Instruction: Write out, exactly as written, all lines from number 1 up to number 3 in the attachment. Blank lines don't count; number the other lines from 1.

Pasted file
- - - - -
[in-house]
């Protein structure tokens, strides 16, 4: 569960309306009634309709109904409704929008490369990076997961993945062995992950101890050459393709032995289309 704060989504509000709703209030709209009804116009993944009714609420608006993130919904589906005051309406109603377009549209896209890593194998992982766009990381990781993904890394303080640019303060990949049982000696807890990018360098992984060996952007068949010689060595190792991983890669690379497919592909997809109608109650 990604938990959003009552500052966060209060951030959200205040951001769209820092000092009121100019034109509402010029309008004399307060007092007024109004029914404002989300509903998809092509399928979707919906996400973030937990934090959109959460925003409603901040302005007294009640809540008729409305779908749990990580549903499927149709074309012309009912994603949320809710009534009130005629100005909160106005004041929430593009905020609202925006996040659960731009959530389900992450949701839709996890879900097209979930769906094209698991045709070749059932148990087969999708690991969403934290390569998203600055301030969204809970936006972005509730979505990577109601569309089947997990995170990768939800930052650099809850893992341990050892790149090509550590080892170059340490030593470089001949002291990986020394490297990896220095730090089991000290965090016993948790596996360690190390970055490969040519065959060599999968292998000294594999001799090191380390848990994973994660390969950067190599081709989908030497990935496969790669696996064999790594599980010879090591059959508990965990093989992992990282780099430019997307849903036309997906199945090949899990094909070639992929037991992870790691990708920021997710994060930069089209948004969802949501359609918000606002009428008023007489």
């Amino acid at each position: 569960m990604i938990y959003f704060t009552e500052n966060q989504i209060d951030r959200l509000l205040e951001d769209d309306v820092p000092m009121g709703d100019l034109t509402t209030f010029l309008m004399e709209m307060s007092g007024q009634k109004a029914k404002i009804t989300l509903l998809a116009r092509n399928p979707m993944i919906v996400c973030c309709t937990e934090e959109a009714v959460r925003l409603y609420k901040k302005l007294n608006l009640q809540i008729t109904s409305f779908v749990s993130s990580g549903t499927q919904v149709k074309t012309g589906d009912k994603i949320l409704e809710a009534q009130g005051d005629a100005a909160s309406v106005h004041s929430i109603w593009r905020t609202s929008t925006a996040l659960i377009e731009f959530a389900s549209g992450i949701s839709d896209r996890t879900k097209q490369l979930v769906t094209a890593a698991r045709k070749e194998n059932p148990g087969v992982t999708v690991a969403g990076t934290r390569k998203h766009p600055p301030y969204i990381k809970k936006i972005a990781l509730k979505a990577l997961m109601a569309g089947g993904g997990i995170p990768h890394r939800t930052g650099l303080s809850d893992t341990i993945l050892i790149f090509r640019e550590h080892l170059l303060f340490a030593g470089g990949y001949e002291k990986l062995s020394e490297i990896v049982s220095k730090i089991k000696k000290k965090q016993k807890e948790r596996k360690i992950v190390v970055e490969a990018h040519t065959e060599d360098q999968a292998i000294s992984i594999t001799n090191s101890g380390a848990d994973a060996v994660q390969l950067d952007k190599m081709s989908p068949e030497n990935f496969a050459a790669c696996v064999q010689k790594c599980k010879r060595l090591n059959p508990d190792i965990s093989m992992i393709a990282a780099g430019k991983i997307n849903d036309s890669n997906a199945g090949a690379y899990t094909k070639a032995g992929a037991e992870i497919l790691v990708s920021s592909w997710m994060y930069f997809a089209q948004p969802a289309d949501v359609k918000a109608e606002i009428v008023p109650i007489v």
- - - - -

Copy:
[in-house]
């Protein structure tokens, strides 16, 4: 569960309306009634309709109904409704929008490369990076997961993945062995992950101890050459393709032995289309 704060989504509000709703209030709209009804116009993944009714609420608006993130919904589906005051309406109603377009549209896209890593194998992982766009990381990781993904890394303080640019303060990949049982000696807890990018360098992984060996952007068949010689060595190792991983890669690379497919592909997809109608109650 990604938990959003009552500052966060209060951030959200205040951001769209820092000092009121100019034109509402010029309008004399307060007092007024109004029914404002989300509903998809092509399928979707919906996400973030937990934090959109959460925003409603901040302005007294009640809540008729409305779908749990990580549903499927149709074309012309009912994603949320809710009534009130005629100005909160106005004041929430593009905020609202925006996040659960731009959530389900992450949701839709996890879900097209979930769906094209698991045709070749059932148990087969999708690991969403934290390569998203600055301030969204809970936006972005509730979505990577109601569309089947997990995170990768939800930052650099809850893992341990050892790149090509550590080892170059340490030593470089001949002291990986020394490297990896220095730090089991000290965090016993948790596996360690190390970055490969040519065959060599999968292998000294594999001799090191380390848990994973994660390969950067190599081709989908030497990935496969790669696996064999790594599980010879090591059959508990965990093989992992990282780099430019997307849903036309997906199945090949899990094909070639992929037991992870790691990708920021997710994060930069089209948004969802949501359609918000606002009428008023007489």
């Amino acid at each position: 569960m990604i938990y959003f704060t009552e500052n966060q989504i209060d951030r959200l509000l205040e951001d769209d309306v820092p000092m009121g709703d100019l034109t509402t209030f010029l309008m004399e709209m307060s007092g007024q009634k109004a029914k404002i009804t989300l509903l998809a116009r092509n399928p979707m993944i919906v996400c973030c309709t937990e934090e959109a009714v959460r925003l409603y609420k901040k302005l007294n608006l009640q809540i008729t109904s409305f779908v749990s993130s990580g549903t499927q919904v149709k074309t012309g589906d009912k994603i949320l409704e809710a009534q009130g005051d005629a100005a909160s309406v106005h004041s929430i109603w593009r905020t609202s929008t925006a996040l659960i377009e731009f959530a389900s549209g992450i949701s839709d896209r996890t879900k097209q490369l979930v769906t094209a890593a698991r045709k070749e194998n059932p148990g087969v992982t999708v690991a969403g990076t934290r390569k998203h766009p600055p301030y969204i990381k809970k936006i972005a990781l509730k979505a990577l997961m109601a569309g089947g993904g997990i995170p990768h890394r939800t930052g650099l303080s809850d893992t341990i993945l050892i790149f090509r640019e550590h080892l170059l303060f340490a030593g470089g990949y001949e002291k990986l062995s020394e490297i990896v049982s220095k730090i089991k000696k000290k965090q016993k807890e948790r596996k360690i992950v190390v970055e490969a990018h040519t065959e060599d360098q999968a292998i000294s992984i594999t001799n090191s101890g380390a848990d994973a060996v994660q390969l950067d952007k190599m081709s989908p068949e030497n990935f496969a050459a790669c696996v064999q010689k790594c599980k010879r060595l090591n059959p508990d190792i965990s093989m992992i393709a990282a780099g430019k991983i997307n849903d036309s890669n997906a199945g090949a690379y899990t094909k070639a032995g992929a037991e992870i497919l790691v990708s920021s592909w997710m994060y930069f997809a089209q948004p969802a289309d949501v359609k918000a109608e606002i009428v008023p109650i007489v």